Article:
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Video Games 101

A survey of video games and the people who build and play them

3 min read

As IEEE Spectrum readers know, video games have become big news in terms of their technical and economic impact. Heather Chaplin and Aaron Ruby explore their cultural impact in Smartbomb.

The authors report vividly from design studios, industry conferences, tournaments, and even bedrooms to give a panoramic view of the gaming world, from the developers who create the games to the players who can spend months trying to master the latest titles. Many notable game designers are featured, including Shigeru Miyamoto, creator of Mario, one of the most famous and successful game characters ever; John Carmack, cocreator of the seminal Wolfenstein 3D, Doom, and Quake franchises [see “The Wizardry of Id,” Spectrum, August 2002]; and Will Wright, creator of the idiosyncratic blockbusters SimCity and The Sims [see “Mind Games,” Spectrum, December 2002]. Getting insight into what drives such designers creatively is thought provoking. For many of them, video games are an expression of larger artistic or philosophical goals.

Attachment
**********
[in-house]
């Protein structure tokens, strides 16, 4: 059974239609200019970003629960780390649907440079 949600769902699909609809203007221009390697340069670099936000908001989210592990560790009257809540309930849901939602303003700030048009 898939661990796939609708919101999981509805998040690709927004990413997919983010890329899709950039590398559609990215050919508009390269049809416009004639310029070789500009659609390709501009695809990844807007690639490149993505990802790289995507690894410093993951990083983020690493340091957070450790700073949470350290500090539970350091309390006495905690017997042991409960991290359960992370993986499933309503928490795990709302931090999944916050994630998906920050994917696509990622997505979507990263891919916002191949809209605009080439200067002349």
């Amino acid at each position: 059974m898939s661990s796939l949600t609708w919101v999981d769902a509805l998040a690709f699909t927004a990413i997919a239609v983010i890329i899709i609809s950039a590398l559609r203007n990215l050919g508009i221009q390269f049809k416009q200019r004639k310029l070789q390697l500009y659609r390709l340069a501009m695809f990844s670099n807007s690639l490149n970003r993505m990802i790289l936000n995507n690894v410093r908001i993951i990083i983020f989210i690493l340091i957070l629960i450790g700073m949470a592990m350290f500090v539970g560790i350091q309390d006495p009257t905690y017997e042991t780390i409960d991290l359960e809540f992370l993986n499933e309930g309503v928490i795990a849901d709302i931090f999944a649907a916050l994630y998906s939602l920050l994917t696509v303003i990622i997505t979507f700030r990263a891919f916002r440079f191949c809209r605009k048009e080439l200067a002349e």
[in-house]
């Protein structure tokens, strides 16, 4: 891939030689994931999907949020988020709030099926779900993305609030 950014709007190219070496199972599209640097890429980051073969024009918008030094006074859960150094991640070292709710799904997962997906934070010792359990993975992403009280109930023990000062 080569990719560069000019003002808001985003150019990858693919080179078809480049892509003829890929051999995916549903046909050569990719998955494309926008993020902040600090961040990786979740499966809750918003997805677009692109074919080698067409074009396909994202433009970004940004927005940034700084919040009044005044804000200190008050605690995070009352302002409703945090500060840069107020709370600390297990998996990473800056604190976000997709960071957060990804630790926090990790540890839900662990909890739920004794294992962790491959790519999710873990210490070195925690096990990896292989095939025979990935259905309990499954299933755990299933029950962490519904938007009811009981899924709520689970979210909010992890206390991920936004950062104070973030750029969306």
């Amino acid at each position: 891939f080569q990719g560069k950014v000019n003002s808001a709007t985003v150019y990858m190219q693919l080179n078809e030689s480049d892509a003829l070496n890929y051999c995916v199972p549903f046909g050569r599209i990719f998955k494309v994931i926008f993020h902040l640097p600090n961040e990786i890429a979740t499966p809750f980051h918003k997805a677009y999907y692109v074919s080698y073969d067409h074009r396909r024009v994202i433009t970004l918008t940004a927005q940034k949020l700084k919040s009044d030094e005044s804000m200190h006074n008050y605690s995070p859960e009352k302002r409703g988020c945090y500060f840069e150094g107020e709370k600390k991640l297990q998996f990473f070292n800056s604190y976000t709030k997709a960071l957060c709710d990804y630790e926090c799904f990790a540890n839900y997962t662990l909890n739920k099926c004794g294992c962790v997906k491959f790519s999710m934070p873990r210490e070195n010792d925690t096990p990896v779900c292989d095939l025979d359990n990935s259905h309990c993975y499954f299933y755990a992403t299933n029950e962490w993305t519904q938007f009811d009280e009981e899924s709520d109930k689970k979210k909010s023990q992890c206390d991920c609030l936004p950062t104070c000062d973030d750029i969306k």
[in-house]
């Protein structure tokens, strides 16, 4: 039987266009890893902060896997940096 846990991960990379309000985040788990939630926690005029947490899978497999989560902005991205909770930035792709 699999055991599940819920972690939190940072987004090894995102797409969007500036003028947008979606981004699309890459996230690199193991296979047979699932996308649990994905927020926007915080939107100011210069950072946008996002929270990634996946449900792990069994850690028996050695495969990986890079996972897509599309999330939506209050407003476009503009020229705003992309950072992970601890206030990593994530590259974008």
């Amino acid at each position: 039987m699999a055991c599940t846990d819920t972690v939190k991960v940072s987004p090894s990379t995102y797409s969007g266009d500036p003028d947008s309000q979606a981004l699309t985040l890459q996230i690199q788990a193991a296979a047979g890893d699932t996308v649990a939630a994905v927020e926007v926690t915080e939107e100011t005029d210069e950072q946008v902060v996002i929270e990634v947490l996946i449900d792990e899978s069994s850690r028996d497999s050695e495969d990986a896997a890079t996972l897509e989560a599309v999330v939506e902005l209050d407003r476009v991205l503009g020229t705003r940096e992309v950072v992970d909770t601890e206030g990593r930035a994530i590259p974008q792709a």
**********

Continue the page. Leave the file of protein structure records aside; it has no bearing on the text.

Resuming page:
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Deep Learning Could Bring the Concert Experience Home

The century-old quest for truly realistic sound production is finally paying off

12 min read
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Image containing multiple aspects such as instruments and left and right open hands.
Stuart Bradford
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Now that recorded sound has become ubiquitous, we hardly think about it. From our smartphones, smart speakers, TVs, radios, disc players, and car sound systems, it’s an enduring and enjoyable presence in our lives. In 2017, a survey by the polling firm Nielsen suggested that some 90 percent of the U.S. population listens to music regularly and that, on average, they do so 32 hours per week.

Behind this free-flowing pleasure are enormous industries applying technology to the long-standing goal of reproducing sound with the greatest possible realism. From Edison’s phonograph and the horn speakers of the 1880s, successive generations of engineers in pursuit of this ideal invented and exploited countless technologies: triode vacuum tubes, dynamic loudspeakers, magnetic phonograph cartridges, solid-state amplifier circuits in scores of different topologies, electrostatic speakers, optical discs, stereo, and surround sound. And over the past five decades, digital technologies, like audio compression and streaming, have transformed the music industry.

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